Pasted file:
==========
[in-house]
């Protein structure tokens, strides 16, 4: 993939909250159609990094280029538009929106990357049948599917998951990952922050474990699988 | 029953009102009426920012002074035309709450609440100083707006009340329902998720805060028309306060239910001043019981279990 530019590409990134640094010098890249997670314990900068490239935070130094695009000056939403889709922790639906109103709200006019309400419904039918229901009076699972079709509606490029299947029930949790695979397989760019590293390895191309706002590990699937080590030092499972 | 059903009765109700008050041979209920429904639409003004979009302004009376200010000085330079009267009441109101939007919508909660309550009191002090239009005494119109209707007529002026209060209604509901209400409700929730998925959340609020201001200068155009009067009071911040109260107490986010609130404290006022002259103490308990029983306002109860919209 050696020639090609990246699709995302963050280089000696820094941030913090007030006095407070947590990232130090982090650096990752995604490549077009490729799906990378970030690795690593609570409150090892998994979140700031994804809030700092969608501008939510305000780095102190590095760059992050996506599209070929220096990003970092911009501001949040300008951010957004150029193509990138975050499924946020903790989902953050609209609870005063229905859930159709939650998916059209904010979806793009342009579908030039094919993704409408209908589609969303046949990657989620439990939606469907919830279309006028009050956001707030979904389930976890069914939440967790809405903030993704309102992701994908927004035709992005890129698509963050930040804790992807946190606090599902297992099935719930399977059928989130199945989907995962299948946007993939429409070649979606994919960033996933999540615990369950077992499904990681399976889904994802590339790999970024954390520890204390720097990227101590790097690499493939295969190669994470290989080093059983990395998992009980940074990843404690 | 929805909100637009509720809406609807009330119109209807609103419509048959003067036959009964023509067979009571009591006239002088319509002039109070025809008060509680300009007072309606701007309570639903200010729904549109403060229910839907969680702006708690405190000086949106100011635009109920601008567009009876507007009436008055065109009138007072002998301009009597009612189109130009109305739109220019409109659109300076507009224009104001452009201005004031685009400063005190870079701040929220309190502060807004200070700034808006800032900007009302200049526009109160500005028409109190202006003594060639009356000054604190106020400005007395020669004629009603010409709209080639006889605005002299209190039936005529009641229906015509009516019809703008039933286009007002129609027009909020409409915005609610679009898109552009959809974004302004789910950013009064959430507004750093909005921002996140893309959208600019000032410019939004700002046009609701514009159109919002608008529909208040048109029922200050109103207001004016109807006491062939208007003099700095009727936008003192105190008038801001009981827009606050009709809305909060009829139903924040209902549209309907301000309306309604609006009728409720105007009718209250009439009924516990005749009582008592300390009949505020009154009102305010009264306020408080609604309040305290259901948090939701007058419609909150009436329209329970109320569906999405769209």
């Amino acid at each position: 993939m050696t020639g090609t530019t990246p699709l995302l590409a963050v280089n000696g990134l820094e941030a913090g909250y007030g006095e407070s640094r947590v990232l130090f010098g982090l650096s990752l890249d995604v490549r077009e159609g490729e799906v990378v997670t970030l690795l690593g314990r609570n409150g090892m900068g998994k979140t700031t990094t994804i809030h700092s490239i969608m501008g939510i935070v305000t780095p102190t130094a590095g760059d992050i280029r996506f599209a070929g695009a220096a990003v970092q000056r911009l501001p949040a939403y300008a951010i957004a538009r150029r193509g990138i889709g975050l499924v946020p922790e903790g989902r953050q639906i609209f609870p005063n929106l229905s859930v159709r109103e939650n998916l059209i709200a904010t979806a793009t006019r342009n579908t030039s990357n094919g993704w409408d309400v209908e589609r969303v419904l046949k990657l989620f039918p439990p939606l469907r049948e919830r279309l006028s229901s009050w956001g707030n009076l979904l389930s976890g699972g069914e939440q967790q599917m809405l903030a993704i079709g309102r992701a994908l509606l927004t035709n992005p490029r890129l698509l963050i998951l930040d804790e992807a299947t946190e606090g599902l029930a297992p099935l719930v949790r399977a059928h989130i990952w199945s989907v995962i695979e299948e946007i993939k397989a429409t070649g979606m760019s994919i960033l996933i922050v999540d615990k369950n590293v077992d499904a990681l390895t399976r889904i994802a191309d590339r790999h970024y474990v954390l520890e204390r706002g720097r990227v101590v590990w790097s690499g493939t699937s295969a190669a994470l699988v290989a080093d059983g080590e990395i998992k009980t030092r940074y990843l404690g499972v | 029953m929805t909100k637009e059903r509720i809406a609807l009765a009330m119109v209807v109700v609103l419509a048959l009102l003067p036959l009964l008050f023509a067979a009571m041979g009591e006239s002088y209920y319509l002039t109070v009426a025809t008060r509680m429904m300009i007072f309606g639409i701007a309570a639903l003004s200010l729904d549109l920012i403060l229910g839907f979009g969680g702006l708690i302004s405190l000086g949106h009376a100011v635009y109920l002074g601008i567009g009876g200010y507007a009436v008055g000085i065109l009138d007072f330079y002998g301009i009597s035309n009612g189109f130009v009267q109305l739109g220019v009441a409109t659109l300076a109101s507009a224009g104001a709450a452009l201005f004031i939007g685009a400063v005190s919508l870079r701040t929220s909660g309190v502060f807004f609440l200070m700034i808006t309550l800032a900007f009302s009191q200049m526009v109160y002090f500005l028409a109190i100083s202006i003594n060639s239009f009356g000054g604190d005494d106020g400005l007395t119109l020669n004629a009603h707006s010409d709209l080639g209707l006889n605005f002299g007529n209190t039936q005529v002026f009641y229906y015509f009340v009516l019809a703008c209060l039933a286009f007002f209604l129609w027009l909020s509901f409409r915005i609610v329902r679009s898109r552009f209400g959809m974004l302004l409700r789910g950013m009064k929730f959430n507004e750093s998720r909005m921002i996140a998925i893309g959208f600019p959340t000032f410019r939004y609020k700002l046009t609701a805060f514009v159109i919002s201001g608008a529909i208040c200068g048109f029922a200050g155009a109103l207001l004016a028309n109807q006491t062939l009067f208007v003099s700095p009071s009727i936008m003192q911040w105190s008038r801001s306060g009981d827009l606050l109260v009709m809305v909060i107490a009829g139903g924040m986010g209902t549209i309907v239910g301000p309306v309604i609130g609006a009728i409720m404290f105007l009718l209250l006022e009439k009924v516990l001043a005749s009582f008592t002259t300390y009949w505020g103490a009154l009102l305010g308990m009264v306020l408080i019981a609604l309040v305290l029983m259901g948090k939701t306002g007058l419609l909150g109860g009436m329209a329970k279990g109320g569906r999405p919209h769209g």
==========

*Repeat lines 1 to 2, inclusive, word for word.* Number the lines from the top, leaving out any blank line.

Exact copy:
[in-house]
């Protein structure tokens, strides 16, 4: 993939909250159609990094280029538009929106990357049948599917998951990952922050474990699988 | 029953009102009426920012002074035309709450609440100083707006009340329902998720805060028309306060239910001043019981279990 530019590409990134640094010098890249997670314990900068490239935070130094695009000056939403889709922790639906109103709200006019309400419904039918229901009076699972079709509606490029299947029930949790695979397989760019590293390895191309706002590990699937080590030092499972 | 059903009765109700008050041979209920429904639409003004979009302004009376200010000085330079009267009441109101939007919508909660309550009191002090239009005494119109209707007529002026209060209604509901209400409700929730998925959340609020201001200068155009009067009071911040109260107490986010609130404290006022002259103490308990029983306002109860919209 050696020639090609990246699709995302963050280089000696820094941030913090007030006095407070947590990232130090982090650096990752995604490549077009490729799906990378970030690795690593609570409150090892998994979140700031994804809030700092969608501008939510305000780095102190590095760059992050996506599209070929220096990003970092911009501001949040300008951010957004150029193509990138975050499924946020903790989902953050609209609870005063229905859930159709939650998916059209904010979806793009342009579908030039094919993704409408209908589609969303046949990657989620439990939606469907919830279309006028009050956001707030979904389930976890069914939440967790809405903030993704309102992701994908927004035709992005890129698509963050930040804790992807946190606090599902297992099935719930399977059928989130199945989907995962299948946007993939429409070649979606994919960033996933999540615990369950077992499904990681399976889904994802590339790999970024954390520890204390720097990227101590790097690499493939295969190669994470290989080093059983990395998992009980940074990843404690 | 929805909100637009509720809406609807009330119109209807609103419509048959003067036959009964023509067979009571009591006239002088319509002039109070025809008060509680300009007072309606701007309570639903200010729904549109403060229910839907969680702006708690405190000086949106100011635009109920601008567009009876507007009436008055065109009138007072002998301009009597009612189109130009109305739109220019409109659109300076507009224009104001452009201005004031685009400063005190870079701040929220309190502060807004200070700034808006800032900007009302200049526009109160500005028409109190202006003594060639009356000054604190106020400005007395020669004629009603010409709209080639006889605005002299209190039936005529009641229906015509009516019809703008039933286009007002129609027009909020409409915005609610679009898109552009959809974004302004789910950013009064959430507004750093909005921002996140893309959208600019000032410019939004700002046009609701514009159109919002608008529909208040048109029922200050109103207001004016109807006491062939208007003099700095009727936008003192105190008038801001009981827009606050009709809305909060009829139903924040209902549209309907301000309306309604609006009728409720105007009718209250009439009924516990005749009582008592300390009949505020009154009102305010009264306020408080609604309040305290259901948090939701007058419609909150009436329209329970109320569906999405769209």